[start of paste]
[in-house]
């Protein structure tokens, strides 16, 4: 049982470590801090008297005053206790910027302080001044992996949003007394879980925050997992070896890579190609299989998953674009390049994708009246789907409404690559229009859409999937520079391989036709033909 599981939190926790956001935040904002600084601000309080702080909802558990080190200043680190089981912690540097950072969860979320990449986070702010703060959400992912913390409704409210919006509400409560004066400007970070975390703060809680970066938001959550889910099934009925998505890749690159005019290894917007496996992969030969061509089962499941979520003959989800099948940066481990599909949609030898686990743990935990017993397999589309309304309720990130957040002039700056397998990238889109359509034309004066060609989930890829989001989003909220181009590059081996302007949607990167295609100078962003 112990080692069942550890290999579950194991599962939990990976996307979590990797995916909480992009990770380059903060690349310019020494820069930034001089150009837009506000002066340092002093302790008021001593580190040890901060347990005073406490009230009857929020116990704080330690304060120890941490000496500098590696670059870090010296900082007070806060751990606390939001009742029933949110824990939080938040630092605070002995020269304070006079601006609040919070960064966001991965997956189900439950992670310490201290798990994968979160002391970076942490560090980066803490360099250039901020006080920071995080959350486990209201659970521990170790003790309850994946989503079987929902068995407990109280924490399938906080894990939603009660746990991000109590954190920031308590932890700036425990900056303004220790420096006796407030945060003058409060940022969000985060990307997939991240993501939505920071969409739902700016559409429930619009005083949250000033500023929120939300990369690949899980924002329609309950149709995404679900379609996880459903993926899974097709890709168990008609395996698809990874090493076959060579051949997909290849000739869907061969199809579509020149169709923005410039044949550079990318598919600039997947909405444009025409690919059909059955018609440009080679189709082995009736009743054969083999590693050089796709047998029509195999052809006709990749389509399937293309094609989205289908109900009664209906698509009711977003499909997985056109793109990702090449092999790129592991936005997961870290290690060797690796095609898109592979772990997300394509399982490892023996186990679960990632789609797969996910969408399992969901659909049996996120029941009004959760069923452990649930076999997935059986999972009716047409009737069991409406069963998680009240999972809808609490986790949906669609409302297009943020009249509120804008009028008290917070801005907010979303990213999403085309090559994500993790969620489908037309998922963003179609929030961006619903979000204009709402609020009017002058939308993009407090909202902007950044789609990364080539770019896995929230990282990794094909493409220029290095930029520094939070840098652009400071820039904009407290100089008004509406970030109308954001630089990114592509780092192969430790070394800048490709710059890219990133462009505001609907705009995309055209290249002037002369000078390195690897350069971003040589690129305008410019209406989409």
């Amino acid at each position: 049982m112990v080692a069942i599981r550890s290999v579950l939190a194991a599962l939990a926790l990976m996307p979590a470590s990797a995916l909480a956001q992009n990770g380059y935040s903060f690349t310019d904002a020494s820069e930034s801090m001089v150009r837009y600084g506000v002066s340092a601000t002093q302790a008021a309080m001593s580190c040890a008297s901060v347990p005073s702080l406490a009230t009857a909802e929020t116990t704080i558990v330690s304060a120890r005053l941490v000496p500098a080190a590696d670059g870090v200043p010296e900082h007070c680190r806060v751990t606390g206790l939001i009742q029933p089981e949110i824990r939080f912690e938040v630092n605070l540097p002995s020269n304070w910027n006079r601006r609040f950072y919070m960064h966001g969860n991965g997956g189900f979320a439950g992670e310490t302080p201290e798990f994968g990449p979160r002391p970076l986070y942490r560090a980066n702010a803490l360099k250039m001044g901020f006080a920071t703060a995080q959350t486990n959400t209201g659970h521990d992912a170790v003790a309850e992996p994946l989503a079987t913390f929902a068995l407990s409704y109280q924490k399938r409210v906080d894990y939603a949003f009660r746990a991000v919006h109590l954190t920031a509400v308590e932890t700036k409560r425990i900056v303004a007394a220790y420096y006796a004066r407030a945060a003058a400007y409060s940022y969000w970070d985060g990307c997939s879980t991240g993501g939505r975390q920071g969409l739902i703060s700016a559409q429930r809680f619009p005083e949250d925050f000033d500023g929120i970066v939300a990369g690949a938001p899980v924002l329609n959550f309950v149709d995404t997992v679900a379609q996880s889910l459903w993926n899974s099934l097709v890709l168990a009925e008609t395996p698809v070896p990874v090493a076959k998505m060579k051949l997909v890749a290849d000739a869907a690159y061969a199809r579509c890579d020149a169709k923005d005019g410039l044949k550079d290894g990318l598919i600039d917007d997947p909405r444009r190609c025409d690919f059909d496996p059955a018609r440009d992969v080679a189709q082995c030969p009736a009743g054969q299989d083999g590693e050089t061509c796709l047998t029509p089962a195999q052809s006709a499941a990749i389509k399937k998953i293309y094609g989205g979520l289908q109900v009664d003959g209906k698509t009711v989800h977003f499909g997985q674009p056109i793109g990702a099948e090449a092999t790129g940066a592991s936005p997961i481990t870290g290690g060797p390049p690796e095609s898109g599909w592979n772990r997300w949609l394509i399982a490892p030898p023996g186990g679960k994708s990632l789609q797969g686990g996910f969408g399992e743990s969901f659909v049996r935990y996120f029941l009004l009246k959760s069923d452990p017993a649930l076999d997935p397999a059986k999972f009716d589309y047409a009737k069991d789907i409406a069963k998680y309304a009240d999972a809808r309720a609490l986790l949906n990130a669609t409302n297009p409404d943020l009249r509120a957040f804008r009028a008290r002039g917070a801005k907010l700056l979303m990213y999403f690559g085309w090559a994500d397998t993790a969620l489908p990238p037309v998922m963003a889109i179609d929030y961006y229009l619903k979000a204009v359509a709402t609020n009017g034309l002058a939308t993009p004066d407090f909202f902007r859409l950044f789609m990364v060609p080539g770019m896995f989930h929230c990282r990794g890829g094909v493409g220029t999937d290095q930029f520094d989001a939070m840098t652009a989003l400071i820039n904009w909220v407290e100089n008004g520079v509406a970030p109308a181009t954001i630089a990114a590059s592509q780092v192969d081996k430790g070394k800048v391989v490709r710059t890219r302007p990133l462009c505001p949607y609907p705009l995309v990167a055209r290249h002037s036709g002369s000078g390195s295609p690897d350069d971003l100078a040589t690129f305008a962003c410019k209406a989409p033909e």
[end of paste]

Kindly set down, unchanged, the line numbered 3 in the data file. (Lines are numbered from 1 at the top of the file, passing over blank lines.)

């Amino acid at each position: 049982m112990v080692a069942i599981r550890s290999v579950l939190a194991a599962l939990a926790l990976m996307p979590a470590s990797a995916l909480a956001q992009n990770g380059y935040s903060f690349t310019d904002a020494s820069e930034s801090m001089v150009r837009y600084g506000v002066s340092a601000t002093q302790a008021a309080m001593s580190c040890a008297s901060v347990p005073s702080l406490a009230t009857a909802e929020t116990t704080i558990v330690s304060a120890r005053l941490v000496p500098a080190a590696d670059g870090v200043p010296e900082h007070c680190r806060v751990t606390g206790l939001i009742q029933p089981e949110i824990r939080f912690e938040v630092n605070l540097p002995s020269n304070w910027n006079r601006r609040f950072y919070m960064h966001g969860n991965g997956g189900f979320a439950g992670e310490t302080p201290e798990f994968g990449p979160r002391p970076l986070y942490r560090a980066n702010a803490l360099k250039m001044g901020f006080a920071t703060a995080q959350t486990n959400t209201g659970h521990d992912a170790v003790a309850e992996p994946l989503a079987t913390f929902a068995l407990s409704y109280q924490k399938r409210v906080d894990y939603a949003f009660r746990a991000v919006h109590l954190t920031a509400v308590e932890t700036k409560r425990i900056v303004a007394a220790y420096y006796a004066r407030a945060a003058a400007y409060s940022y969000w970070d985060g990307c997939s879980t991240g993501g939505r975390q920071g969409l739902i703060s700016a559409q429930r809680f619009p005083e949250d925050f000033d500023g929120i970066v939300a990369g690949a938001p899980v924002l329609n959550f309950v149709d995404t997992v679900a379609q996880s889910l459903w993926n899974s099934l097709v890709l168990a009925e008609t395996p698809v070896p990874v090493a076959k998505m060579k051949l997909v890749a290849d000739a869907a690159y061969a199809r579509c890579d020149a169709k923005d005019g410039l044949k550079d290894g990318l598919i600039d917007d997947p909405r444009r190609c025409d690919f059909d496996p059955a018609r440009d992969v080679a189709q082995c030969p009736a009743g054969q299989d083999g590693e050089t061509c796709l047998t029509p089962a195999q052809s006709a499941a990749i389509k399937k998953i293309y094609g989205g979520l289908q109900v009664d003959g209906k698509t009711v989800h977003f499909g997985q674009p056109i793109g990702a099948e090449a092999t790129g940066a592991s936005p997961i481990t870290g290690g060797p390049p690796e095609s898109g599909w592979n772990r997300w949609l394509i399982a490892p030898p023996g186990g679960k994708s990632l789609q797969g686990g996910f969408g399992e743990s969901f659909v049996r935990y996120f029941l009004l009246k959760s069923d452990p017993a649930l076999d997935p397999a059986k999972f009716d589309y047409a009737k069991d789907i409406a069963k998680y309304a009240d999972a809808r309720a609490l986790l949906n990130a669609t409302n297009p409404d943020l009249r509120a957040f804008r009028a008290r002039g917070a801005k907010l700056l979303m990213y999403f690559g085309w090559a994500d397998t993790a969620l489908p990238p037309v998922m963003a889109i179609d929030y961006y229009l619903k979000a204009v359509a709402t609020n009017g034309l002058a939308t993009p004066d407090f909202f902007r859409l950044f789609m990364v060609p080539g770019m896995f989930h929230c990282r990794g890829g094909v493409g220029t999937d290095q930029f520094d989001a939070m840098t652009a989003l400071i820039n904009w909220v407290e100089n008004g520079v509406a970030p109308a181009t954001i630089a990114a590059s592509q780092v192969d081996k430790g070394k800048v391989v490709r710059t890219r302007p990133l462009c505001p949607y609907p705009l995309v990167a055209r290249h002037s036709g002369s000078g390195s295609p690897d350069d971003l100078a040589t690129f305008a962003c410019k209406a989409p033909e």